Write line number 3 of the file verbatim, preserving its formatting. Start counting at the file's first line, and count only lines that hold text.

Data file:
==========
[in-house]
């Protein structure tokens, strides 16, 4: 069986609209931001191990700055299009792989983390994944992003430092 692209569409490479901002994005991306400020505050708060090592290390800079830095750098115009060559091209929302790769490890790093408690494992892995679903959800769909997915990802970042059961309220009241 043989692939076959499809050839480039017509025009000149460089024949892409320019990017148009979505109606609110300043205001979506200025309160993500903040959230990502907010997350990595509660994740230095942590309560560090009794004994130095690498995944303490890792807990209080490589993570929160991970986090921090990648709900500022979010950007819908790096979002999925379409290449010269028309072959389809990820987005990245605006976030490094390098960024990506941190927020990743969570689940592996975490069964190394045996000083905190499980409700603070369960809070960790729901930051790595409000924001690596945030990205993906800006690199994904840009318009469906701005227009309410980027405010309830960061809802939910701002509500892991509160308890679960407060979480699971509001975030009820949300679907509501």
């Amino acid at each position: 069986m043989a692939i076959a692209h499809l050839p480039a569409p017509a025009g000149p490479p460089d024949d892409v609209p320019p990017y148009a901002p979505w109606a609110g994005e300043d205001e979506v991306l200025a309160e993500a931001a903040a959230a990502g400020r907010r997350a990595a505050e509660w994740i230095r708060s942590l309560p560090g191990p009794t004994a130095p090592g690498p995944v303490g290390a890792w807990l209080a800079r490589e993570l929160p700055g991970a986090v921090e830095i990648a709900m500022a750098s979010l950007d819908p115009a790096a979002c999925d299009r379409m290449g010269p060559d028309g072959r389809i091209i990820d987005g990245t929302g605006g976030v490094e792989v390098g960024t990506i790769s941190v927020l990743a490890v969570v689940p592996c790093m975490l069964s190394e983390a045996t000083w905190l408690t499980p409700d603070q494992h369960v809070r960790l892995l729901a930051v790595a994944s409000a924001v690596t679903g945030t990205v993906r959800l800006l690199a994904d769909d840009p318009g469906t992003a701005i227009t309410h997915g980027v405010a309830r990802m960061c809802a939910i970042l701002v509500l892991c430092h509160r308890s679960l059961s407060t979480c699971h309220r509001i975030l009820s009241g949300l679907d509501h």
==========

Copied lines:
């Amino acid at each position: 069986m043989a692939i076959a692209h499809l050839p480039a569409p017509a025009g000149p490479p460089d024949d892409v609209p320019p990017y148009a901002p979505w109606a609110g994005e300043d205001e979506v991306l200025a309160e993500a931001a903040a959230a990502g400020r907010r997350a990595a505050e509660w994740i230095r708060s942590l309560p560090g191990p009794t004994a130095p090592g690498p995944v303490g290390a890792w807990l209080a800079r490589e993570l929160p700055g991970a986090v921090e830095i990648a709900m500022a750098s979010l950007d819908p115009a790096a979002c999925d299009r379409m290449g010269p060559d028309g072959r389809i091209i990820d987005g990245t929302g605006g976030v490094e792989v390098g960024t990506i790769s941190v927020l990743a490890v969570v689940p592996c790093m975490l069964s190394e983390a045996t000083w905190l408690t499980p409700d603070q494992h369960v809070r960790l892995l729901a930051v790595a994944s409000a924001v690596t679903g945030t990205v993906r959800l800006l690199a994904d769909d840009p318009g469906t992003a701005i227009t309410h997915g980027v405010a309830r990802m960061c809802a939910i970042l701002v509500l892991c430092h509160r308890s679960l059961s407060t979480c699971h309220r509001i975030l009820s009241g949300l679907d509501h």